|Lobel writes that the early Space Age “inspired wonder” and “encouraged people to envision new possibilities.” “Those intangibles,” Lobel concludes, “unlikely to fit into a business plan, are at risk if exploration is put at the mercy of pure profit.”|
Lin also argues that some degree of what some might call “central planning” is desirable. “We don't want individuals or corporations or governments to make up a plan as they go along, whether it’s to camp on or erect billboards on or lay claim to other planets, untethered by orderly processes and safeguards,” he says, adding that if a similar degree of planning had been applied to the development of the Internet, we would not have the present-day scourges of spam, viruses, and domain-name squatting. True, although without the largely unfettered environment under which the Internet developed and people innovated, we probably wouldn’t have anything like today’s Web or email, systems we take for granted.
Both essays, though, have a flawed premise at their cores: that the rise of private spaceflight means the demise of government spaceflight. Lin speaks of “private space exploration”, which is something of a misnomer: many companies’ plans for space can no more be classified as “exploration” than can a trip to a ski resort (eco-friendly or otherwise). Lobel writes that the early Space Age, while a superpower struggle between the US and USSR, “inspired wonder” and “encouraged people to envision new possibilities.” “Those intangibles,” Lobel concludes, “unlikely to fit into a business plan, are at risk if exploration is put at the mercy of pure profit.”
The problem here is that few people in the space community are seriously talking about abandoning government-funded and -run space programs in favor of entirely private exploration ventures. The magazine presents a false choice: we can either have public space exploration or private space exploration, but not both, nor some combination of the two. And while Lobel is dismissive of the Vision for Space Exploration (saying that President Bush’s announcement of it nearly three years ago “rang hollow”), it is NASA policy, having received strong bipartisan support in Congress to date, and it’s providing opportunities for the private sector to cooperate with—not replace—the space agency.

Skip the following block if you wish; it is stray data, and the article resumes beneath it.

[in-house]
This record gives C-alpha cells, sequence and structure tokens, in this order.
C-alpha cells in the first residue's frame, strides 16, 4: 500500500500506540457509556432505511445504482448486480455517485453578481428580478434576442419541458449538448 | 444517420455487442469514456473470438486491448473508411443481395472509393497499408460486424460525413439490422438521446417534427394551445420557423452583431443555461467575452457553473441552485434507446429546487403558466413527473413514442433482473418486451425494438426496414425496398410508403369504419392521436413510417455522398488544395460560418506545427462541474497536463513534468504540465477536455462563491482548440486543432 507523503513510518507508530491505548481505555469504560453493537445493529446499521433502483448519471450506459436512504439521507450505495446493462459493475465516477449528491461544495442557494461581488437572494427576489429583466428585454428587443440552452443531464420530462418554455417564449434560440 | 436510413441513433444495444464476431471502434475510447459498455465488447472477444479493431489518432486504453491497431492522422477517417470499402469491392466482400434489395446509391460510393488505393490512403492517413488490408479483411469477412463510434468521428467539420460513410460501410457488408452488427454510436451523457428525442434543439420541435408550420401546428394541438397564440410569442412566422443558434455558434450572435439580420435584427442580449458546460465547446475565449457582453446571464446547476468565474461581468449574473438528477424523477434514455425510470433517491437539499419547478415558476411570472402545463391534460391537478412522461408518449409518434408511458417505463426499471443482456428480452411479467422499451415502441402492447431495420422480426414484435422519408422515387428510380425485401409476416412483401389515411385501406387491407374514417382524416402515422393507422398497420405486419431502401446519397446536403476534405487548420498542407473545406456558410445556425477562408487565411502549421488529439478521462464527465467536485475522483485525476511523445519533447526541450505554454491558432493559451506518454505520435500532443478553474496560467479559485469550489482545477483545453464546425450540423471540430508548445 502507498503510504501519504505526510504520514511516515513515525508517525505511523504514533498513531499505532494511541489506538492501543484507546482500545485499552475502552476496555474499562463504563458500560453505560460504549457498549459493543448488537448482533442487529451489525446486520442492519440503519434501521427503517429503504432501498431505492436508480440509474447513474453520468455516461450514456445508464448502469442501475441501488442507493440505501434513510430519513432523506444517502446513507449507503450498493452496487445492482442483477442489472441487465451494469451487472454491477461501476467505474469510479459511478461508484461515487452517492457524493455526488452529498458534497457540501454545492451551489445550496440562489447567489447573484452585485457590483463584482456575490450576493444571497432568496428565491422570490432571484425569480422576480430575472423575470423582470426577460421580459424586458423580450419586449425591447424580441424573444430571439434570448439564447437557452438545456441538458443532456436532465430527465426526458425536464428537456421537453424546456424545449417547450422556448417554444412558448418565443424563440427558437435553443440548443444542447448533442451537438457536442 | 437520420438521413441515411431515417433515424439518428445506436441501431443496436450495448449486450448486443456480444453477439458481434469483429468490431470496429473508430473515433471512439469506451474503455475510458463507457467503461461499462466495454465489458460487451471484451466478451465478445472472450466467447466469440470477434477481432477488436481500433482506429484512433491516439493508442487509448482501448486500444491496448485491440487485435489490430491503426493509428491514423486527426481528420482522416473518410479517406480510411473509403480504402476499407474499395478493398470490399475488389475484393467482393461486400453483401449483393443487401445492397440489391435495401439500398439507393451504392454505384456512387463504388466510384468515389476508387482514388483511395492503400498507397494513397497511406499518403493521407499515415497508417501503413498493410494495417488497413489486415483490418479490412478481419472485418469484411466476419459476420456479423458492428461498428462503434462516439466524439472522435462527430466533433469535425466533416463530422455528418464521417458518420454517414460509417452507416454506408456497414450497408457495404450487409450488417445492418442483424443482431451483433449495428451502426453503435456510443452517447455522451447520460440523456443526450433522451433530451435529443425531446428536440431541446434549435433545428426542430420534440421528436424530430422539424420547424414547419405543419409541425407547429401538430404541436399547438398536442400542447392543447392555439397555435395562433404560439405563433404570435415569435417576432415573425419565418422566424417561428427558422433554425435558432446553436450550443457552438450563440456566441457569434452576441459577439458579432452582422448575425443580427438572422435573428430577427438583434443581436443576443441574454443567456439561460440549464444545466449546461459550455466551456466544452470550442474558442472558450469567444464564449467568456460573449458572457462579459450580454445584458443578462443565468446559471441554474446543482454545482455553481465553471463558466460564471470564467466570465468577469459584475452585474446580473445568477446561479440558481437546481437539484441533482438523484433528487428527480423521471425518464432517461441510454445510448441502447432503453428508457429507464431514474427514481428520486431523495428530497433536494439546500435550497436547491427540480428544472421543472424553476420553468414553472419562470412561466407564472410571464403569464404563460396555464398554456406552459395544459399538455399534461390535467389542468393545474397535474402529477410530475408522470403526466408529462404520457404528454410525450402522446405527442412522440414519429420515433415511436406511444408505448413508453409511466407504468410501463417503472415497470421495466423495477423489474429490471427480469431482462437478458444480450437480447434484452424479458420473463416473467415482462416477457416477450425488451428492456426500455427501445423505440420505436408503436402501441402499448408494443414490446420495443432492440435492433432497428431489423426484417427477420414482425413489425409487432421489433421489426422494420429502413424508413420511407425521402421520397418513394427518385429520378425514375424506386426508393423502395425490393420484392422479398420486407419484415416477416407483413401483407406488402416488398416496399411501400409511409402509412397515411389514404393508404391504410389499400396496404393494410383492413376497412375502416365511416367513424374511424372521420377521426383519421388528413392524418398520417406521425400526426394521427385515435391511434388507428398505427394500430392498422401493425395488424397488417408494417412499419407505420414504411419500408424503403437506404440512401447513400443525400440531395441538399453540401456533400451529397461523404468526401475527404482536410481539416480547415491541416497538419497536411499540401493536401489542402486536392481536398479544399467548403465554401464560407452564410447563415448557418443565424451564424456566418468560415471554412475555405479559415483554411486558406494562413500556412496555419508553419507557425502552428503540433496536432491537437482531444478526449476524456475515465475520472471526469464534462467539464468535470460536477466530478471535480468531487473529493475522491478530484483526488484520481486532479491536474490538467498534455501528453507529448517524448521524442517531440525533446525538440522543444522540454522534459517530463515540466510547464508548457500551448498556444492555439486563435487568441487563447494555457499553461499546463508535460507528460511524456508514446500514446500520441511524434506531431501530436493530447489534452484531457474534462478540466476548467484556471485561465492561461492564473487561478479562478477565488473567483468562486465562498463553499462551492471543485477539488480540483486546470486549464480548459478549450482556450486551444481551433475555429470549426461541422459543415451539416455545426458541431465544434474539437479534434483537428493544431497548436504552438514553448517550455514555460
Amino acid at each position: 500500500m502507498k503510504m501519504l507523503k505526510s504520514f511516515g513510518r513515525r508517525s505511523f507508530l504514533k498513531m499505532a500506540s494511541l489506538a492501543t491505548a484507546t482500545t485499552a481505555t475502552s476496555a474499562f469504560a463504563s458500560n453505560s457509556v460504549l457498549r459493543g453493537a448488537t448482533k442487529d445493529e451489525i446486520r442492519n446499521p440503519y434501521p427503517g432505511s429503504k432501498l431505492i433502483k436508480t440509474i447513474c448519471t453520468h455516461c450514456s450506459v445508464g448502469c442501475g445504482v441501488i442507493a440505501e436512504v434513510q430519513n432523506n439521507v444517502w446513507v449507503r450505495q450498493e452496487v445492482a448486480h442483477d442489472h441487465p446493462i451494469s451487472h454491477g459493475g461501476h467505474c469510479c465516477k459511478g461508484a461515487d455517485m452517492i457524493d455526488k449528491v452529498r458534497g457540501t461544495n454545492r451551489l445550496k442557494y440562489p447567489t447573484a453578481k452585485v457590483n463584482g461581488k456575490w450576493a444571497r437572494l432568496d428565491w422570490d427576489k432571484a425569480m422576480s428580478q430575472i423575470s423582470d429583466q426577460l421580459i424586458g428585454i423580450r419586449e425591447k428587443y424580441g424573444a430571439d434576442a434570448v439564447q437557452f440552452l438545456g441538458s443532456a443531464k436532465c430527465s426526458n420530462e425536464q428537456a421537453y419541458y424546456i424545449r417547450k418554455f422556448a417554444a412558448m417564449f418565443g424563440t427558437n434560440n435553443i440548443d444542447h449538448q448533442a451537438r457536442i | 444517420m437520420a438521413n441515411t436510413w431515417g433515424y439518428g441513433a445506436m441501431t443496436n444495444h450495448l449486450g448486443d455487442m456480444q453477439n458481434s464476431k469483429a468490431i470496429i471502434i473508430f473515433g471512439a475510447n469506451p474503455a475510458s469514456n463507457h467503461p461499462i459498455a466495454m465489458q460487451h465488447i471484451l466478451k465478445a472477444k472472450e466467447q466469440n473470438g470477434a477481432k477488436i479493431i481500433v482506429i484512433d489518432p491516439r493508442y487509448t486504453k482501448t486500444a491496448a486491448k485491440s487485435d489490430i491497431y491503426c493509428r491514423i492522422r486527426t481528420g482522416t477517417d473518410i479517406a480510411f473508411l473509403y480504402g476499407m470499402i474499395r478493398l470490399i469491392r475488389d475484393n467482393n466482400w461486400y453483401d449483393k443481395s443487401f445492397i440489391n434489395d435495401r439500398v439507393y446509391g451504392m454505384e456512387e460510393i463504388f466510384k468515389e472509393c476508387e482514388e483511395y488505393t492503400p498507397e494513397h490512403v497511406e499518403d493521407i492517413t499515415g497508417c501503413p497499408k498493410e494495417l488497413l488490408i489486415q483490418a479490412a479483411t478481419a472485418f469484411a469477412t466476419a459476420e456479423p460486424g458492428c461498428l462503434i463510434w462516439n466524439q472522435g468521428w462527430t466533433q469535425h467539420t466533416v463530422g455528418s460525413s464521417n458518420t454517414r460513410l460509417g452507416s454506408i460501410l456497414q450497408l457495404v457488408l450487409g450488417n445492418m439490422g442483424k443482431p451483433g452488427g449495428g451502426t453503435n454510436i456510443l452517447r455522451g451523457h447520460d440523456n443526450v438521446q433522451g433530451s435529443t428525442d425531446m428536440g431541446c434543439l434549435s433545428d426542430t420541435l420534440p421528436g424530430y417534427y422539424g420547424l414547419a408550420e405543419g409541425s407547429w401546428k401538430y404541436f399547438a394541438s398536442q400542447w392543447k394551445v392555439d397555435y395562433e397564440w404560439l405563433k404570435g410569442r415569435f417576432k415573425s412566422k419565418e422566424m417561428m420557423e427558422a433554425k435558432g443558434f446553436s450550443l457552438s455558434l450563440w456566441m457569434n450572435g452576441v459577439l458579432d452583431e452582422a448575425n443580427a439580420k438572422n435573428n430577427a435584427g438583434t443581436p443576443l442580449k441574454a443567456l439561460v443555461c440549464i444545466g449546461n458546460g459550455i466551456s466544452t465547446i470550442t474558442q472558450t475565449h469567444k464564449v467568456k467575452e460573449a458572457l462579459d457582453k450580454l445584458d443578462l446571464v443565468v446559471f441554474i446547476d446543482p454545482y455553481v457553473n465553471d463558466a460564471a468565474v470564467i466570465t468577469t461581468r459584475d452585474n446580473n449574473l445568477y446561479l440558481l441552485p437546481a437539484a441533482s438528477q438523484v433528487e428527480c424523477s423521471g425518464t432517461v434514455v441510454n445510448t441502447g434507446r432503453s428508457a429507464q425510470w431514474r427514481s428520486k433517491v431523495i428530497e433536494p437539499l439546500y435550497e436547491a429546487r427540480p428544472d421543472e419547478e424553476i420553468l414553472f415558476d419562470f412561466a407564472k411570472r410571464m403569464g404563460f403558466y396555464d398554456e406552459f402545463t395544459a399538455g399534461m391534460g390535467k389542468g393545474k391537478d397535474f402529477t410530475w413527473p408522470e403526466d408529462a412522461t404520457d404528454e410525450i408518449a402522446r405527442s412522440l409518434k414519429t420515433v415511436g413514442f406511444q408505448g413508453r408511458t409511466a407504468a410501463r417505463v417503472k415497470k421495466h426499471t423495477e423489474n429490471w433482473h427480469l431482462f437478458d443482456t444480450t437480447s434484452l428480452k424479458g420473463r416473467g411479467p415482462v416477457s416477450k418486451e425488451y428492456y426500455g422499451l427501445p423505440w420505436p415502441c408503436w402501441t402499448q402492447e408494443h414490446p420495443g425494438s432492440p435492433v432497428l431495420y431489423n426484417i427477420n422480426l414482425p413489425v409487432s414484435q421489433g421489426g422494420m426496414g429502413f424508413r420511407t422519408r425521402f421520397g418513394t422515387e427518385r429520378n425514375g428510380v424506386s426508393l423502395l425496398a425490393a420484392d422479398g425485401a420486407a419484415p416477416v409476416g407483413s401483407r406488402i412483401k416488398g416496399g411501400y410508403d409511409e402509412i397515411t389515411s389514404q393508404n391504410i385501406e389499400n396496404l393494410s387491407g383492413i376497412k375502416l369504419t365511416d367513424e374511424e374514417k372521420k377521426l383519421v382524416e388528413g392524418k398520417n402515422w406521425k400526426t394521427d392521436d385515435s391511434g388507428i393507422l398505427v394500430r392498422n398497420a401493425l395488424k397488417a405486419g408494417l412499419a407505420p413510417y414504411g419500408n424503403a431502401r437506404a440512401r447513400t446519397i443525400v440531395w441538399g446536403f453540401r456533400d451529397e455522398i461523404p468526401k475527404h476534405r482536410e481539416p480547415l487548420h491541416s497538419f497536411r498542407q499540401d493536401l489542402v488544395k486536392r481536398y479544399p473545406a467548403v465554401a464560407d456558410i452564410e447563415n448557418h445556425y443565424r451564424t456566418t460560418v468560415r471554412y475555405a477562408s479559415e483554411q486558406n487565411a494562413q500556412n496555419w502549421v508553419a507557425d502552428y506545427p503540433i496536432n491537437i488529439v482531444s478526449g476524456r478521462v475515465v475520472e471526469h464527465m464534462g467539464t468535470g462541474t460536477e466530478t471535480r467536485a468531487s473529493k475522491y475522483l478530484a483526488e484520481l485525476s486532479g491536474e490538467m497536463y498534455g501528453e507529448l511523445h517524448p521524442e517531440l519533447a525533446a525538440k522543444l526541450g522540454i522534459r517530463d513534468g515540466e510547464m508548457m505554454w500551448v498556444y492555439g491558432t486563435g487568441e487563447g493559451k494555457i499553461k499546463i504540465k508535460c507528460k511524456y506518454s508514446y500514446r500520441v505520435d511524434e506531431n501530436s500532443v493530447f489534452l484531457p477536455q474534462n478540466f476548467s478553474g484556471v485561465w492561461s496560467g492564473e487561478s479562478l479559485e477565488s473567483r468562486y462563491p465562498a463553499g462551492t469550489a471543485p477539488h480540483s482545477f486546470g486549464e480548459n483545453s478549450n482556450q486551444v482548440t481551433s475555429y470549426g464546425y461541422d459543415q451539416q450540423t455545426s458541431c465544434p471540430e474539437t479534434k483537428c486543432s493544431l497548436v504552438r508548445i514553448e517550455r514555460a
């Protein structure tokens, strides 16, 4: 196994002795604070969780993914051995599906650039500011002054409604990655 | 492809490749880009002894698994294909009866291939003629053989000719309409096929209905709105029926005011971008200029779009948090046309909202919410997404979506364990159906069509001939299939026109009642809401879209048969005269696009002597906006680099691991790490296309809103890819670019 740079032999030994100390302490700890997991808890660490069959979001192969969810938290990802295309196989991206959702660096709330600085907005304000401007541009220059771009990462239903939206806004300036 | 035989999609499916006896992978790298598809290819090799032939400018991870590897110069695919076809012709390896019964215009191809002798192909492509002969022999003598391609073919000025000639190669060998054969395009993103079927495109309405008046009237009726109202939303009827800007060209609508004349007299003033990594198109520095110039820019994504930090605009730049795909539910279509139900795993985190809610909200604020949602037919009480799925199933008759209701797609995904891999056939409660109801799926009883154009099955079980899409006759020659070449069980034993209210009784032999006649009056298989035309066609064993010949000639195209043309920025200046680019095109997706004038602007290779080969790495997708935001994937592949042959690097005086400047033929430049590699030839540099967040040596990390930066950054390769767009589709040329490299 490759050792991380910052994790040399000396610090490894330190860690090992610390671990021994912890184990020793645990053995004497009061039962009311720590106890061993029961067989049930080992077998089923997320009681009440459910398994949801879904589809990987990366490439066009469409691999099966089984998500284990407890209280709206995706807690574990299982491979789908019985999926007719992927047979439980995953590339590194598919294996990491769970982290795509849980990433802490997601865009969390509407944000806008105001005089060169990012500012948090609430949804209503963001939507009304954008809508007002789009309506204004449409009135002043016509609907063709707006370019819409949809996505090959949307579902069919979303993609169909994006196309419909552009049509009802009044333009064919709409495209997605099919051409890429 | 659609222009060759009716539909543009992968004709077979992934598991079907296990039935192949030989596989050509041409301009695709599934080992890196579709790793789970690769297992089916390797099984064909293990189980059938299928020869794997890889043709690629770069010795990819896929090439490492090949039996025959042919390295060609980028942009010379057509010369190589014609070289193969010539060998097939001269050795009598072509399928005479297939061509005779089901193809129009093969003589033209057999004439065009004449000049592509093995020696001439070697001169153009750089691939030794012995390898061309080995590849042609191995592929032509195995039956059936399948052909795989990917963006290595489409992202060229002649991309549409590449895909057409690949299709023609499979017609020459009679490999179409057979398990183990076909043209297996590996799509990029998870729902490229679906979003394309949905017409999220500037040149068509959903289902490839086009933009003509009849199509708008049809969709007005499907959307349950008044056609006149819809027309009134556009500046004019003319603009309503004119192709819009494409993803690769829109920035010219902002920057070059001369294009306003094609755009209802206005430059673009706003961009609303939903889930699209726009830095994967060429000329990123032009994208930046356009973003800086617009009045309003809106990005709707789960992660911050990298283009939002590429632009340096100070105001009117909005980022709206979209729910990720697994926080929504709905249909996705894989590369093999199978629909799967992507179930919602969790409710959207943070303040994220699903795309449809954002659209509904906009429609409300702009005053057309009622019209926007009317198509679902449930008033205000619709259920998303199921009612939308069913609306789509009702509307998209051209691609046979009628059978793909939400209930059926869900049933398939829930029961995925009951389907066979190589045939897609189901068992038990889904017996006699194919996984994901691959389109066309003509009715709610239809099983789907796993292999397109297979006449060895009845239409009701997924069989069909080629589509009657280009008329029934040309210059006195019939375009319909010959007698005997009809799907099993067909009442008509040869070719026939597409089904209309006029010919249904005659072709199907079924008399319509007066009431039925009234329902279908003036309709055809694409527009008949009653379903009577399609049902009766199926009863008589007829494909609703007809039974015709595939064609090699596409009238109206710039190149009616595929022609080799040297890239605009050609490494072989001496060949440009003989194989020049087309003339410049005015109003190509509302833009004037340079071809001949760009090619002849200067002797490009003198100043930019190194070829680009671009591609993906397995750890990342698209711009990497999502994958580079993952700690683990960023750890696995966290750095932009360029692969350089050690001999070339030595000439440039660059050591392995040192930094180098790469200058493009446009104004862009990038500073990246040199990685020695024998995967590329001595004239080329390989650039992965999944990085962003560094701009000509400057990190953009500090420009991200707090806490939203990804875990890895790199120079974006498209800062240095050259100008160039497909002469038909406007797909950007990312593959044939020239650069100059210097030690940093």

As you might guess (or worry), some voices featured in the Utne Reader special section are not fond of spaceflight in general. One of them is the magazine’s senior editor, Keith Goetzman, who writes in “Houston, We Have a Problem” that society should be more focused on the Earth than space. “We've degraded our environment so quickly, so blindly, and so greedily that it may be uninhabitable, or at least very inhospitable, within just a few generations,” he claims. There’s no doubt that humanity has had a deleterious effect on the environment, but to claim that humans will render the Earth “uninhabitable” within a few generations borders on hyperbole.
Goetzman has a straightforward solution: “The right thing to do, in fact the only thing to do, is to marshal our resources and try to correct our suicidal course. Our leading scientific and engineering minds should be dedicated to seeking solutions for our earthly problems—not wasting precious time and resources on manned space exploration.” What he doesn’t explain is how the money spent on manned spaceflight—on the order of half of NASA’s $16.7-billion budget—let alone its personnel and other resources, would be used to solve “our earthly problems”.